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Dec 16, 2018

The Three Converts

The Three Converts

Speaker: James Gallaher

Series: Other

Category: Sunday Morning

God uses His people to be a voice on the earth for Him. Consider these three converts.

Acts 16:11-13

After arriving in Philippi, Paul, knowing the law, took off to the river on the Sabbath, looking for Jews to whom he could preach the gospel. He found a band of women praying alongside the river.

1) Consider Lydia. Acts 16:14-15

Lydia was a “worshiper of God” meaning that she was a gentile who had come to believe in the God of the Jews, although she was not yet a full convert. She had done well for herself as a seller of purple fabric, had rejected roman paganism, was morally conservative and upright and going to bible study on the Sabbath.

Lydia represents the religious and moral. Those who consider themselves Christian because of these 2 characteristics. But it was  religion but having no fruit and being moral but living in guilt and lacking relationship. Many of these find themselves on the wrong side of eternity.

Lydia sought after and discovered truth.

2) Consider the slave girl. Acts 16:16-23

The slave girl, opposite in every way from Lydia, mocked and distracted the furthering of the gospel. What she was saying was true but her motive was destruction. She was a slave to an evil spirit within and also to evil controlling masters without. 

Paul cast out the evil spirit and she was liberated by the gospel internally and also socially.

The slave girl represents those bound psychologically and physically. Today, we can be oppressed because of addiction, wreakless sin, torment, distress. God finds us in the midst of our oppression and offers a new life.

The slave girl was freed.

3) Consider the jailer. Acts 16:22-34 

After Paul and Silas are thrown in prison, the jailer in charge took it upon himself to punish Paul and Silas to an extreme. He would not want a long intellectual discourse nor would he want an emotional encounter like the slave girl as he was spiritually indifferent – no spiritual desire.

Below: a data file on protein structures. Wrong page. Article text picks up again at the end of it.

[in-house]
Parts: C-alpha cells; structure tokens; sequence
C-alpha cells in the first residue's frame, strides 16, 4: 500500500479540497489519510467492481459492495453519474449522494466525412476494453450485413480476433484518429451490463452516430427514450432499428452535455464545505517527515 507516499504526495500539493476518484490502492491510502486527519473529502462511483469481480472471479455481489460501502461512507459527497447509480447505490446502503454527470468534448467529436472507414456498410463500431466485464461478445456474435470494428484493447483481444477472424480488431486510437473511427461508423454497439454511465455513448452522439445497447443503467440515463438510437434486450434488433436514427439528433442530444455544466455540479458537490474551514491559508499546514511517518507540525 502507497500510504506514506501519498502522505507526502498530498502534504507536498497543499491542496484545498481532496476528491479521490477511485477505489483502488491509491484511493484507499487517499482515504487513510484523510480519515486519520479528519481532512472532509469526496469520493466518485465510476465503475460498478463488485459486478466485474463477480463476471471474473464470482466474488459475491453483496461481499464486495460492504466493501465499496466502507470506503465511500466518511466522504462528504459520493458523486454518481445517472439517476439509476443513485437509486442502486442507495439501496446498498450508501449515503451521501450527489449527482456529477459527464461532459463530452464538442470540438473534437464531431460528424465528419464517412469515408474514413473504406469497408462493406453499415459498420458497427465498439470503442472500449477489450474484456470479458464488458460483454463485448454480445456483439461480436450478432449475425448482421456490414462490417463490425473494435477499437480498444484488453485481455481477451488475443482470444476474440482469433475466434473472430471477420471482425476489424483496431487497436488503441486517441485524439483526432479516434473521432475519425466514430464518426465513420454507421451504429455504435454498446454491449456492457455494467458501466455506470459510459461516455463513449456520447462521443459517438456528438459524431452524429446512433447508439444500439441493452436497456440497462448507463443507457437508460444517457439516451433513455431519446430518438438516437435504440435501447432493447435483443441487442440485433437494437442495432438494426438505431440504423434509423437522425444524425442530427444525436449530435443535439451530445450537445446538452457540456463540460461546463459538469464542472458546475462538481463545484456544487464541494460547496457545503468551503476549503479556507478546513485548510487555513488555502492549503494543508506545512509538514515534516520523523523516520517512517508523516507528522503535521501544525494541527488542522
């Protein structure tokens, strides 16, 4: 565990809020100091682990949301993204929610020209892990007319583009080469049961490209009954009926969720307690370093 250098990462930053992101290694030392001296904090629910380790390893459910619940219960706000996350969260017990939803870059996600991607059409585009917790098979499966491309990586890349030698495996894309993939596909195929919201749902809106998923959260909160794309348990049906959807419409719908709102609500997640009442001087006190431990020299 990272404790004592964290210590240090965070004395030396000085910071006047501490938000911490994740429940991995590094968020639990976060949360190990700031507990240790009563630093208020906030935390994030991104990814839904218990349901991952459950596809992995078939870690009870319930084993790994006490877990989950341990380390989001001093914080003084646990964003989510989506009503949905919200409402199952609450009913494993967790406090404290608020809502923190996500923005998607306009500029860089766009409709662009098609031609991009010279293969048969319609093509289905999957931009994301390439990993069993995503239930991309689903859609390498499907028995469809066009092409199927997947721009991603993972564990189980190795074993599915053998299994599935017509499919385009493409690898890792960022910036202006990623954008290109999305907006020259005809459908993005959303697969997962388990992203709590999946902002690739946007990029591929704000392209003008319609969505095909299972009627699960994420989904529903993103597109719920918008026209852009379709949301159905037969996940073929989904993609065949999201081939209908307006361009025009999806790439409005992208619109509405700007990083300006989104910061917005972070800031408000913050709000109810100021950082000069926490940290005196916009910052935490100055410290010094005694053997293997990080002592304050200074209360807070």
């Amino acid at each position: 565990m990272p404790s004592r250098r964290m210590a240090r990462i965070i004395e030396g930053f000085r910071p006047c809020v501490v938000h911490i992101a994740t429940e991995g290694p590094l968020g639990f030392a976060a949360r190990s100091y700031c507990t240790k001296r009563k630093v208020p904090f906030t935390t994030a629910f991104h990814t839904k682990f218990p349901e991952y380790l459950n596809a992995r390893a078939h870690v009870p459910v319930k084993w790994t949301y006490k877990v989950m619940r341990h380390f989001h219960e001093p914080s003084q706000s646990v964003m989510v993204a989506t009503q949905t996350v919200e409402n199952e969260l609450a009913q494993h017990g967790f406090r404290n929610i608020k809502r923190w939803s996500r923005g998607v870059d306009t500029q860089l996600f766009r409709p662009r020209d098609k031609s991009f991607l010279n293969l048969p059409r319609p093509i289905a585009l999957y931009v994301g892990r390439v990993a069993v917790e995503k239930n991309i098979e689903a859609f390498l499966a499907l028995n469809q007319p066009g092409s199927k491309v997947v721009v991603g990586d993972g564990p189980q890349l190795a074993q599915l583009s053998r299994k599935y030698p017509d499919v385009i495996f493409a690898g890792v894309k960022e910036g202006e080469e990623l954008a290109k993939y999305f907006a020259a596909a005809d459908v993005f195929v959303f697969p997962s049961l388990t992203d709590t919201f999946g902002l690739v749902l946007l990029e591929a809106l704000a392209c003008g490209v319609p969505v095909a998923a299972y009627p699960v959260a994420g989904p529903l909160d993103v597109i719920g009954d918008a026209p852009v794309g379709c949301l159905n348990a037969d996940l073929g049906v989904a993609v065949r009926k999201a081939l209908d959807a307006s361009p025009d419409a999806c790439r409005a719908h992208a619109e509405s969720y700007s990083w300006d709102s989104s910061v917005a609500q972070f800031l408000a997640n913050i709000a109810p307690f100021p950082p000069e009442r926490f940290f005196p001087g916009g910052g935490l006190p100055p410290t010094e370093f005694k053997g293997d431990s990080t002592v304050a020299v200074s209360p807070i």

Paul brings the gospel to Lydia, brings the power of the gospel to the slave girl but this guy is drawn to come to Paul. After he sees Paul and Silas praising God in the jail in the midst of their suffering, he is amazed. He sees them reject their own freedom in exchange for his life.

Even in the darkness of his life, Jesus steps in and saves this jailer. Frustration, anger, bitterness, or darkness can grow in us as a result of something we did or were surrounded by.

The jailer finds freedom.

4) Consider the life of Paul. Acts 16:5-10

Paul began his pursuit of God as a Pharisee. Morally upright, adhering to the laws of Jewish life and religion. He said, “Thank you, God, that you have not made me a woman, a slave or a gentile.” But God breaks down these preferences. The gospel was effective because Paul heard and responded, and the church of Philipi was built on a woman, a slave, and a gentile. Paul's success was not attributed to hard work or an extensive knowledge of scripture but rather by listening to the Holy Spirit prompting him.

Summary: God steps into these messy places and rescues us but there are still people stuck in those places that He wants to ransom. God is using us as ambassadors. He rescues us and then sends us back in to rescue others. Let's seek and pay attention to the Holy Spirit's leading. We are so undeserving of grace, but grace commissions us as His ambassadors. 


What conversion do you relate to?

Who is God leading you to take this message to?